A Philosopher's Apprentice
Both a Popper biography and an autobiography, Agassi's A Philosopher's Apprentice tells the riveting story of his intellectual formation in 1950s London, a young brilliant philosopher struggling with an intellectual giant - father, mentor, and rival, all at the same time. His subsequent rebellion and declaration of independence leads to a painful break, never to be completely healed. No other writer has Agassi's psychological insight into Popper, and no other book captures like this one the intellectual excitement around the Popper circle in the 1950s and the struggles of the 1960s and 1970s - personal, academic, political, all important philosophically. Agassi's Popper - whether one agrees with it or not - is an enormous contribution to scholarship. This second revised edition includes also Popper's and Agassi's last correspondence and, in a postscript it shows Agassi leafing through Popper's archives, reaching a sort of reconciliation, an appropriate ending to the drama. A must read.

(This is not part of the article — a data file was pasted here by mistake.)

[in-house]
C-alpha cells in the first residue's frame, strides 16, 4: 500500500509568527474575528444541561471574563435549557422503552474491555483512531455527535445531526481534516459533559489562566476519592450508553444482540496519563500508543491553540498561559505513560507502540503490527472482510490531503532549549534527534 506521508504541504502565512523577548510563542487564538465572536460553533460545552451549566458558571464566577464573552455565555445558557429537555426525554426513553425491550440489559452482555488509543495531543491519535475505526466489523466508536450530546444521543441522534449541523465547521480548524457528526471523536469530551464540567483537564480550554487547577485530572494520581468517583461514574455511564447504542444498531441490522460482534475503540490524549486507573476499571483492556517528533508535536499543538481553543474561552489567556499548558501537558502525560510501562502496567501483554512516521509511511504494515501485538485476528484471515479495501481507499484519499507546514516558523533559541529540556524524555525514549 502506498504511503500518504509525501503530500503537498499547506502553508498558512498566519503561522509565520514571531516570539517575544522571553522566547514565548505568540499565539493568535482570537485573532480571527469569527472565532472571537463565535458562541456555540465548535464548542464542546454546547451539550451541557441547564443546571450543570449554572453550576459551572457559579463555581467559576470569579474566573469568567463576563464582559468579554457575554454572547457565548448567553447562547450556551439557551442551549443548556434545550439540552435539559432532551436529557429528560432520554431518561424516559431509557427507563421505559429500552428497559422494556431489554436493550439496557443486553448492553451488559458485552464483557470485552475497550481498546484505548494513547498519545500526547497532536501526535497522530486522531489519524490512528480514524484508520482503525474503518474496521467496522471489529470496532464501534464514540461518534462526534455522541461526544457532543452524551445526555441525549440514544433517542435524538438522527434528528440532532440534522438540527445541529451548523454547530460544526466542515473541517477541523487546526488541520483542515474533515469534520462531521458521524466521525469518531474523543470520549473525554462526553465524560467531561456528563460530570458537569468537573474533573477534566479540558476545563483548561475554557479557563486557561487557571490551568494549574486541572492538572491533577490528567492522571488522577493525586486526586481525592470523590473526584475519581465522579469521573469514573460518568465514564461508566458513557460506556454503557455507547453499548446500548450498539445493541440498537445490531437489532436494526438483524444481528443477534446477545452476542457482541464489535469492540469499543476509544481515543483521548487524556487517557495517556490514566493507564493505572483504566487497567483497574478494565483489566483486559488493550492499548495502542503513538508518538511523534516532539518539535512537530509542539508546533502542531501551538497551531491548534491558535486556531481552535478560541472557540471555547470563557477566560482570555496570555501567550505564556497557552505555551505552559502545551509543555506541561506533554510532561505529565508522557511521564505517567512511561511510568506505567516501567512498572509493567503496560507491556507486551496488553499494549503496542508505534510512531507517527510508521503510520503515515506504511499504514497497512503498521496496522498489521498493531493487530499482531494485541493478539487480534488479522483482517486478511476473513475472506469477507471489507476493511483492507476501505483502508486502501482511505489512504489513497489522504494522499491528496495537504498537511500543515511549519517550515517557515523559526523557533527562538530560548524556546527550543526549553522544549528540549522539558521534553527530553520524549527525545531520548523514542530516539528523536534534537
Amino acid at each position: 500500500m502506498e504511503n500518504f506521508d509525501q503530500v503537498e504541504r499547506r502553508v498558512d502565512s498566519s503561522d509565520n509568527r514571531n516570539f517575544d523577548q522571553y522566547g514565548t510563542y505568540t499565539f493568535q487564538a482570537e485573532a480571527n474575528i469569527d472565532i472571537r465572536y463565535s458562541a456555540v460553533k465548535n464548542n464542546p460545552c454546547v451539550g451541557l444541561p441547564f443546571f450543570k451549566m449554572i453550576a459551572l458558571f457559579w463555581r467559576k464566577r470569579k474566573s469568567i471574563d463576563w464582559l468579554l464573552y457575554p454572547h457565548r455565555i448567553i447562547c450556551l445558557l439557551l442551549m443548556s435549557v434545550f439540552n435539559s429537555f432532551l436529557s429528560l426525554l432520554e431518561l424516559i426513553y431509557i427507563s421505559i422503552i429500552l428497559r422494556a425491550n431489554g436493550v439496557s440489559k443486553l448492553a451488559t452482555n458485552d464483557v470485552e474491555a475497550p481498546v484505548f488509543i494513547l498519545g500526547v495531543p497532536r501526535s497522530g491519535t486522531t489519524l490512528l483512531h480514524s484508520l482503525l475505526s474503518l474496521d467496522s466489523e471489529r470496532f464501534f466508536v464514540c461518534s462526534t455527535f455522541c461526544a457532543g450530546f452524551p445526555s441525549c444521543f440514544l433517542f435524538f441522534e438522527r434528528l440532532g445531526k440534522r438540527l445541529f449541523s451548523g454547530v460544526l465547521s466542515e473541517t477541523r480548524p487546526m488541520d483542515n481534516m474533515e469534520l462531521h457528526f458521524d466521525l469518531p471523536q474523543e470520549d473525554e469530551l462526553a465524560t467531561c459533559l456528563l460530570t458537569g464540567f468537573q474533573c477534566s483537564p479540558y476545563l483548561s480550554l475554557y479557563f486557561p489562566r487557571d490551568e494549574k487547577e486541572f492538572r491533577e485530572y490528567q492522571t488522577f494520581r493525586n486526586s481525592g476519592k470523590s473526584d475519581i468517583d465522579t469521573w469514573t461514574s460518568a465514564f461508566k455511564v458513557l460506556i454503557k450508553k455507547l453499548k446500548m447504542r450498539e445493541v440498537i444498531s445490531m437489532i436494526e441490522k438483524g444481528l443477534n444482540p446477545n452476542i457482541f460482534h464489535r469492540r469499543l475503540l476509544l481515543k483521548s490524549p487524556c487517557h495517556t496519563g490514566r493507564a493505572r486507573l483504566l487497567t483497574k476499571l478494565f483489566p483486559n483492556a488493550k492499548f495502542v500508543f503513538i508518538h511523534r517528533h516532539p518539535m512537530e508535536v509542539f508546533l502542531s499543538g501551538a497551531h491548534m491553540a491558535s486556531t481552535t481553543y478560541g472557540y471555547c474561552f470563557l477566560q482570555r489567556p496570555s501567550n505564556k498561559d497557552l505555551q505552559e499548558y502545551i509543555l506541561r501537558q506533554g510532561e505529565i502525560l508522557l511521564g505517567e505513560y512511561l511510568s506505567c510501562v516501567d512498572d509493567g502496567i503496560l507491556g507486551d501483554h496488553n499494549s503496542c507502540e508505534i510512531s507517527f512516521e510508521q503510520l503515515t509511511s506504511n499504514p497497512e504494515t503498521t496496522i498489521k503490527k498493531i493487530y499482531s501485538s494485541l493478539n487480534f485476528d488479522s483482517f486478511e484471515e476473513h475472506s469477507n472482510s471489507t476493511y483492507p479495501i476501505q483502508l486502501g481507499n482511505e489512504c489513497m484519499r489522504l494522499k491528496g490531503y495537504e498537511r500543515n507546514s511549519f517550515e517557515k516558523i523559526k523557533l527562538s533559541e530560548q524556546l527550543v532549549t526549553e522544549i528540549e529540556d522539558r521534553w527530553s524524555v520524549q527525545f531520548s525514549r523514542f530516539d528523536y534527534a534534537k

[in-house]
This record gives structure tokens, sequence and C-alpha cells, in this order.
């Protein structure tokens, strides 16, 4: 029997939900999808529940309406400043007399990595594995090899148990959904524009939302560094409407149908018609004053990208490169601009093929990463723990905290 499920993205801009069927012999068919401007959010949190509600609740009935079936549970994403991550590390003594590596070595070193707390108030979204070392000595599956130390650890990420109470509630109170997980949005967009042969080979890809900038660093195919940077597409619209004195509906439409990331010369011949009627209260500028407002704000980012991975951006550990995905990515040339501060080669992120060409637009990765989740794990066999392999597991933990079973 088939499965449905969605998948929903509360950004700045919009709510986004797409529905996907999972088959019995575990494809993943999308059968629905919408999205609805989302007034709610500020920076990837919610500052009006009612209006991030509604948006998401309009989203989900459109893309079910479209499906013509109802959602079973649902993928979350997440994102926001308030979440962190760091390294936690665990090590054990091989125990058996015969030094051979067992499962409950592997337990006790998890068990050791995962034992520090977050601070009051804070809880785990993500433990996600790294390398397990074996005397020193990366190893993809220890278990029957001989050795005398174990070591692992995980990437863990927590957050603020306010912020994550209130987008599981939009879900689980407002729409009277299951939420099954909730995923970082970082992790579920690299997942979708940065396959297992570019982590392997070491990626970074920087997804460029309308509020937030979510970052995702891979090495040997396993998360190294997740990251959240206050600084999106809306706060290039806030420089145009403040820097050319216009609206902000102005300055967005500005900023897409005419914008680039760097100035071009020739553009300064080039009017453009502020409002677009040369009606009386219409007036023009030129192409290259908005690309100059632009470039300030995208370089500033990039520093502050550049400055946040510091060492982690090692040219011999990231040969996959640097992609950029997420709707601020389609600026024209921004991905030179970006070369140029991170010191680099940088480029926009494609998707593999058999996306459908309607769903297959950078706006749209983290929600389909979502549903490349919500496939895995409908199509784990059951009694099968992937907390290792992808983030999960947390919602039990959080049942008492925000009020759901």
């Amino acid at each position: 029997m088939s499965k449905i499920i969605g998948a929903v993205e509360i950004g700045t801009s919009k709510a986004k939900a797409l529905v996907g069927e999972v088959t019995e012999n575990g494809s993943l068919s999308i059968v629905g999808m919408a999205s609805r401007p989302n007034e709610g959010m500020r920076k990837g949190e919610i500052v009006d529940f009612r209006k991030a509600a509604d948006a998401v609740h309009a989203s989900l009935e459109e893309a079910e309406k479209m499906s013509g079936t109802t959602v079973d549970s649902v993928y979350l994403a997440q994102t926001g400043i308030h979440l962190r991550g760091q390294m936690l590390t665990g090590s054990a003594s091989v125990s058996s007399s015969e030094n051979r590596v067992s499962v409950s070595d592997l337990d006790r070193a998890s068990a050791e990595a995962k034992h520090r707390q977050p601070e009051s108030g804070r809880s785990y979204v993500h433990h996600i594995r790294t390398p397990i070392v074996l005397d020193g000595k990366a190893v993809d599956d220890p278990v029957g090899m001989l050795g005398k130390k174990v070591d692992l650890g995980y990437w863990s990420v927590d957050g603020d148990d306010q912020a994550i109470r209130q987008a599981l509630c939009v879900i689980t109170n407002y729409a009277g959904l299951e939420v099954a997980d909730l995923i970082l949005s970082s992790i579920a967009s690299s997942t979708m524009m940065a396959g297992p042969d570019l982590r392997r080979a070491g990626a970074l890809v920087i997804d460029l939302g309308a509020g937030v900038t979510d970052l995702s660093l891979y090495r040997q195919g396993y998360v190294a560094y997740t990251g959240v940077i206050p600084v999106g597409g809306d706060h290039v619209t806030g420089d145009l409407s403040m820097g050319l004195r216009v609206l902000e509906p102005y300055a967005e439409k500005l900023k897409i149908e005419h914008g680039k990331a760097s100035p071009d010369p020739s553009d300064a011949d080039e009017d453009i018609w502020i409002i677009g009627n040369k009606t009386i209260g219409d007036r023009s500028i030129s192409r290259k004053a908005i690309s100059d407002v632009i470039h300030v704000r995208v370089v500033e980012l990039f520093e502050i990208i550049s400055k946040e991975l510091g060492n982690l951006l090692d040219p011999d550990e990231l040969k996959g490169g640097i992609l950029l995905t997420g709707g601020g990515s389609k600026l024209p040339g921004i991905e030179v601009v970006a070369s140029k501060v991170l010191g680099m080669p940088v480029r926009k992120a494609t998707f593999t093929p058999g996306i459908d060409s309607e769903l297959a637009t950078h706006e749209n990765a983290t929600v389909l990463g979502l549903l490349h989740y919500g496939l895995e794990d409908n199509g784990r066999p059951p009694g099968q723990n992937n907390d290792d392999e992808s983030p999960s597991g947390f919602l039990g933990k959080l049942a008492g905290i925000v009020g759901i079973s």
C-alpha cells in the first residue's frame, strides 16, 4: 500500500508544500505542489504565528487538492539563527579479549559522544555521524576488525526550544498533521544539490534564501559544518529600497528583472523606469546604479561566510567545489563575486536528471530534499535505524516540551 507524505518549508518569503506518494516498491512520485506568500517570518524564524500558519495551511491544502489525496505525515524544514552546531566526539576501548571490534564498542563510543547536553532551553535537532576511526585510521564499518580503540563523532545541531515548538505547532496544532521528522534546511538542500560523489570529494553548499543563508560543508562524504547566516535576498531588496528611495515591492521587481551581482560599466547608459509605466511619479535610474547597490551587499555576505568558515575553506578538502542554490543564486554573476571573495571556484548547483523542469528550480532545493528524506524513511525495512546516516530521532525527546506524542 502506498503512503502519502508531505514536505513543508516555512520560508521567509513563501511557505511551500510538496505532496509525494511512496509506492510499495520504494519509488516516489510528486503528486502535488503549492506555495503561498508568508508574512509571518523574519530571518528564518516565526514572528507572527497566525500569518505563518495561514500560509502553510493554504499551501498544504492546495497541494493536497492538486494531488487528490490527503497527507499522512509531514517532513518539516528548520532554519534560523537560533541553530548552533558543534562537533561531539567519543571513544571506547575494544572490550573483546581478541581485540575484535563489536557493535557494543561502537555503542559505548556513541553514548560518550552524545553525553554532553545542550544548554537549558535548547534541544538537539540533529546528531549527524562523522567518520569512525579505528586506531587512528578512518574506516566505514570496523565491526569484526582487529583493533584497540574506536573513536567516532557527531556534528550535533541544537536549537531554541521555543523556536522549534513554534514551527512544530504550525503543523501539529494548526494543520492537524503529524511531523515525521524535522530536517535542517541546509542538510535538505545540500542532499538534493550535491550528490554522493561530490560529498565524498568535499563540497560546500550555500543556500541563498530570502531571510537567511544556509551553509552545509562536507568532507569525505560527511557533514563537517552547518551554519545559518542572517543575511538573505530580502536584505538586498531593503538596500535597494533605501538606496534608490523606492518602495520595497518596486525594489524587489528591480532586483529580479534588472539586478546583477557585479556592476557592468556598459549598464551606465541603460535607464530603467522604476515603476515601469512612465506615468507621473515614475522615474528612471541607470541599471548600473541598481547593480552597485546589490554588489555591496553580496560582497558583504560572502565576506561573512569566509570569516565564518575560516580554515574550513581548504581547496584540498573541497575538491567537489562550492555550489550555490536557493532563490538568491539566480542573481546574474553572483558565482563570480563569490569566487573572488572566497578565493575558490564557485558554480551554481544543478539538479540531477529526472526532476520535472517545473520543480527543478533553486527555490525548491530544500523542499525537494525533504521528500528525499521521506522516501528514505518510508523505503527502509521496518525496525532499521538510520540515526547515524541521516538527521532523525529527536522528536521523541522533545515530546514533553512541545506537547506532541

Malachi Hacohen, Duke University